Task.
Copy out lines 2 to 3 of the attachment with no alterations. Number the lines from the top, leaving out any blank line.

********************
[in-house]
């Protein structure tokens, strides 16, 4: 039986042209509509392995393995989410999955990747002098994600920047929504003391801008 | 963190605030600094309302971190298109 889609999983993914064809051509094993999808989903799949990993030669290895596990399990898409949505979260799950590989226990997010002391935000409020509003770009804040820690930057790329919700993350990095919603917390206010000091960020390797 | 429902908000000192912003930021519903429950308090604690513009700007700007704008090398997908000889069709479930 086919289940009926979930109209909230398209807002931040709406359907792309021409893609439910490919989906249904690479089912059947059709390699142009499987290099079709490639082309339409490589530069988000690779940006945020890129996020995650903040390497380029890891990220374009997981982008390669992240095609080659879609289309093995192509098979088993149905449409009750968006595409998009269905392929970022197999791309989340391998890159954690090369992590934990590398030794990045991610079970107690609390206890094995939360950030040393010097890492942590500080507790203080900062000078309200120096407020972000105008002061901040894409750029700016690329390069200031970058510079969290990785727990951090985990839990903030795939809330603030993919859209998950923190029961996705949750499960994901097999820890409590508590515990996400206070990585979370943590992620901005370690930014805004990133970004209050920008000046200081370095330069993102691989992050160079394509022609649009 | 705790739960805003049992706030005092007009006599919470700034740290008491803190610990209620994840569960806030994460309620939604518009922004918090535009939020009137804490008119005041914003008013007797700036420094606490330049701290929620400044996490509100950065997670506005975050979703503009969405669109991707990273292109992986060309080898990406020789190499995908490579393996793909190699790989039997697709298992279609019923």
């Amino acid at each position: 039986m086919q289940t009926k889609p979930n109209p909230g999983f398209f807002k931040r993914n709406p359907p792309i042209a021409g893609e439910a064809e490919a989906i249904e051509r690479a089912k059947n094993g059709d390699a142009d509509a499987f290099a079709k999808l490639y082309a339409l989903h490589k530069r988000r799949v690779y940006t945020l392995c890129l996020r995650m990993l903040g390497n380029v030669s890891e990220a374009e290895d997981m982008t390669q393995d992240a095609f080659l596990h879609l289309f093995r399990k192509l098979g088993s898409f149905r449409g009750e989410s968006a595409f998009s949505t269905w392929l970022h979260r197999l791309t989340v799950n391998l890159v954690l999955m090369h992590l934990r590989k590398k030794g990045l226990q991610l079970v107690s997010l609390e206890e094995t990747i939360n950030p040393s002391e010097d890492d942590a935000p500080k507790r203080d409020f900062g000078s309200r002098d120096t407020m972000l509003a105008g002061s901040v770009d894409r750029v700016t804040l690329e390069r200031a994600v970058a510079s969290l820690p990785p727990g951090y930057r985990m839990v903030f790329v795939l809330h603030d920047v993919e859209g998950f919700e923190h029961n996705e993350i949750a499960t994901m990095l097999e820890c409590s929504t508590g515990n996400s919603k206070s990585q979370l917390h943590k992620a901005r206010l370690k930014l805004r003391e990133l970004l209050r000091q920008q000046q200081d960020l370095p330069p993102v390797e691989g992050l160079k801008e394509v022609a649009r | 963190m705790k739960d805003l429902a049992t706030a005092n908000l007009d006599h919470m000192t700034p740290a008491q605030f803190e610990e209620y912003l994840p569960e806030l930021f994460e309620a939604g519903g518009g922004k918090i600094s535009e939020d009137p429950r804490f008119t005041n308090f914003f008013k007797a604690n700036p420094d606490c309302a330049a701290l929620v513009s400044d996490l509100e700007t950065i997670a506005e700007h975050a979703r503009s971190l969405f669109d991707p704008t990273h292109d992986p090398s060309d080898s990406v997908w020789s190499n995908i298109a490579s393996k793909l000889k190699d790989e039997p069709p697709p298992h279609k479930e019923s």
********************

């Protein structure tokens, strides 16, 4: 039986042209509509392995393995989410999955990747002098994600920047929504003391801008 | 963190605030600094309302971190298109 889609999983993914064809051509094993999808989903799949990993030669290895596990399990898409949505979260799950590989226990997010002391935000409020509003770009804040820690930057790329919700993350990095919603917390206010000091960020390797 | 429902908000000192912003930021519903429950308090604690513009700007700007704008090398997908000889069709479930 086919289940009926979930109209909230398209807002931040709406359907792309021409893609439910490919989906249904690479089912059947059709390699142009499987290099079709490639082309339409490589530069988000690779940006945020890129996020995650903040390497380029890891990220374009997981982008390669992240095609080659879609289309093995192509098979088993149905449409009750968006595409998009269905392929970022197999791309989340391998890159954690090369992590934990590398030794990045991610079970107690609390206890094995939360950030040393010097890492942590500080507790203080900062000078309200120096407020972000105008002061901040894409750029700016690329390069200031970058510079969290990785727990951090985990839990903030795939809330603030993919859209998950923190029961996705949750499960994901097999820890409590508590515990996400206070990585979370943590992620901005370690930014805004990133970004209050920008000046200081370095330069993102691989992050160079394509022609649009 | 705790739960805003049992706030005092007009006599919470700034740290008491803190610990209620994840569960806030994460309620939604518009922004918090535009939020009137804490008119005041914003008013007797700036420094606490330049701290929620400044996490509100950065997670506005975050979703503009969405669109991707990273292109992986060309080898990406020789190499995908490579393996793909190699790989039997697709298992279609019923």
């Amino acid at each position: 039986m086919q289940t009926k889609p979930n109209p909230g999983f398209f807002k931040r993914n709406p359907p792309i042209a021409g893609e439910a064809e490919a989906i249904e051509r690479a089912k059947n094993g059709d390699a142009d509509a499987f290099a079709k999808l490639y082309a339409l989903h490589k530069r988000r799949v690779y940006t945020l392995c890129l996020r995650m990993l903040g390497n380029v030669s890891e990220a374009e290895d997981m982008t390669q393995d992240a095609f080659l596990h879609l289309f093995r399990k192509l098979g088993s898409f149905r449409g009750e989410s968006a595409f998009s949505t269905w392929l970022h979260r197999l791309t989340v799950n391998l890159v954690l999955m090369h992590l934990r590989k590398k030794g990045l226990q991610l079970v107690s997010l609390e206890e094995t990747i939360n950030p040393s002391e010097d890492d942590a935000p500080k507790r203080d409020f900062g000078s309200r002098d120096t407020m972000l509003a105008g002061s901040v770009d894409r750029v700016t804040l690329e390069r200031a994600v970058a510079s969290l820690p990785p727990g951090y930057r985990m839990v903030f790329v795939l809330h603030d920047v993919e859209g998950f919700e923190h029961n996705e993350i949750a499960t994901m990095l097999e820890c409590s929504t508590g515990n996400s919603k206070s990585q979370l917390h943590k992620a901005r206010l370690k930014l805004r003391e990133l970004l209050r000091q920008q000046q200081d960020l370095p330069p993102v390797e691989g992050l160079k801008e394509v022609a649009r | 963190m705790k739960d805003l429902a049992t706030a005092n908000l007009d006599h919470m000192t700034p740290a008491q605030f803190e610990e209620y912003l994840p569960e806030l930021f994460e309620a939604g519903g518009g922004k918090i600094s535009e939020d009137p429950r804490f008119t005041n308090f914003f008013k007797a604690n700036p420094d606490c309302a330049a701290l929620v513009s400044d996490l509100e700007t950065i997670a506005e700007h975050a979703r503009s971190l969405f669109d991707p704008t990273h292109d992986p090398s060309d080898s990406v997908w020789s190499n995908i298109a490579s393996k793909l000889k190699d790989e039997p069709p697709p298992h279609k479930e019923s």